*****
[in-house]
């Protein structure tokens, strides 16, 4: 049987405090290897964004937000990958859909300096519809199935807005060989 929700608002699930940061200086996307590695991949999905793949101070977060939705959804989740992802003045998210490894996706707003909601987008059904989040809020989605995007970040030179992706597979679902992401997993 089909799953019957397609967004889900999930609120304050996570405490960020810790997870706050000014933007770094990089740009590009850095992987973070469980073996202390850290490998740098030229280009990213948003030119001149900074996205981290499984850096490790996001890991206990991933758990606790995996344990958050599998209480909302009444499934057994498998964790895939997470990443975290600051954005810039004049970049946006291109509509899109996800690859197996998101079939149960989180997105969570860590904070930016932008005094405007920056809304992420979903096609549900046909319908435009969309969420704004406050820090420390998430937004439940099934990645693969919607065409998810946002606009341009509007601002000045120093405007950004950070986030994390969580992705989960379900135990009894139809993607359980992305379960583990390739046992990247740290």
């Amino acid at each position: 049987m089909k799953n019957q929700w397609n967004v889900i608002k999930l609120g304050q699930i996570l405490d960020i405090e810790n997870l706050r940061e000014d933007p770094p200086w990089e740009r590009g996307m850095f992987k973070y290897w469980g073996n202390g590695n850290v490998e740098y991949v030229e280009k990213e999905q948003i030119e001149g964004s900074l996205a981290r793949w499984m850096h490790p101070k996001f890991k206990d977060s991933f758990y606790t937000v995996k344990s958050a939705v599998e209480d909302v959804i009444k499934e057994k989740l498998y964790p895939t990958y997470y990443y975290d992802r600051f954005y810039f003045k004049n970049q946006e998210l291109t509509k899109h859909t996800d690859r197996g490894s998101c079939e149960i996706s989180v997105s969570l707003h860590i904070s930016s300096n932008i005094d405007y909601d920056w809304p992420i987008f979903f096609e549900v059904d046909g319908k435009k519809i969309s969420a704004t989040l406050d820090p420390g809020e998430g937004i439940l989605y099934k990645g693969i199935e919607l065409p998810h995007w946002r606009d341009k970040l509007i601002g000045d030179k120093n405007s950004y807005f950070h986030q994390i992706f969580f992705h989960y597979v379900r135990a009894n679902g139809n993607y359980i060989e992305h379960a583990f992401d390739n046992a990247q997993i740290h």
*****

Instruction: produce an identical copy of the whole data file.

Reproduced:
[in-house]
């Protein structure tokens, strides 16, 4: 049987405090290897964004937000990958859909300096519809199935807005060989 929700608002699930940061200086996307590695991949999905793949101070977060939705959804989740992802003045998210490894996706707003909601987008059904989040809020989605995007970040030179992706597979679902992401997993 089909799953019957397609967004889900999930609120304050996570405490960020810790997870706050000014933007770094990089740009590009850095992987973070469980073996202390850290490998740098030229280009990213948003030119001149900074996205981290499984850096490790996001890991206990991933758990606790995996344990958050599998209480909302009444499934057994498998964790895939997470990443975290600051954005810039004049970049946006291109509509899109996800690859197996998101079939149960989180997105969570860590904070930016932008005094405007920056809304992420979903096609549900046909319908435009969309969420704004406050820090420390998430937004439940099934990645693969919607065409998810946002606009341009509007601002000045120093405007950004950070986030994390969580992705989960379900135990009894139809993607359980992305379960583990390739046992990247740290």
């Amino acid at each position: 049987m089909k799953n019957q929700w397609n967004v889900i608002k999930l609120g304050q699930i996570l405490d960020i405090e810790n997870l706050r940061e000014d933007p770094p200086w990089e740009r590009g996307m850095f992987k973070y290897w469980g073996n202390g590695n850290v490998e740098y991949v030229e280009k990213e999905q948003i030119e001149g964004s900074l996205a981290r793949w499984m850096h490790p101070k996001f890991k206990d977060s991933f758990y606790t937000v995996k344990s958050a939705v599998e209480d909302v959804i009444k499934e057994k989740l498998y964790p895939t990958y997470y990443y975290d992802r600051f954005y810039f003045k004049n970049q946006e998210l291109t509509k899109h859909t996800d690859r197996g490894s998101c079939e149960i996706s989180v997105s969570l707003h860590i904070s930016s300096n932008i005094d405007y909601d920056w809304p992420i987008f979903f096609e549900v059904d046909g319908k435009k519809i969309s969420a704004t989040l406050d820090p420390g809020e998430g937004i439940l989605y099934k990645g693969i199935e919607l065409p998810h995007w946002r606009d341009k970040l509007i601002g000045d030179k120093n405007s950004y807005f950070h986030q994390i992706f969580f992705h989960y597979v379900r135990a009894n679902g139809n993607y359980i060989e992305h379960a583990f992401d390739n046992a990247q997993i740290h």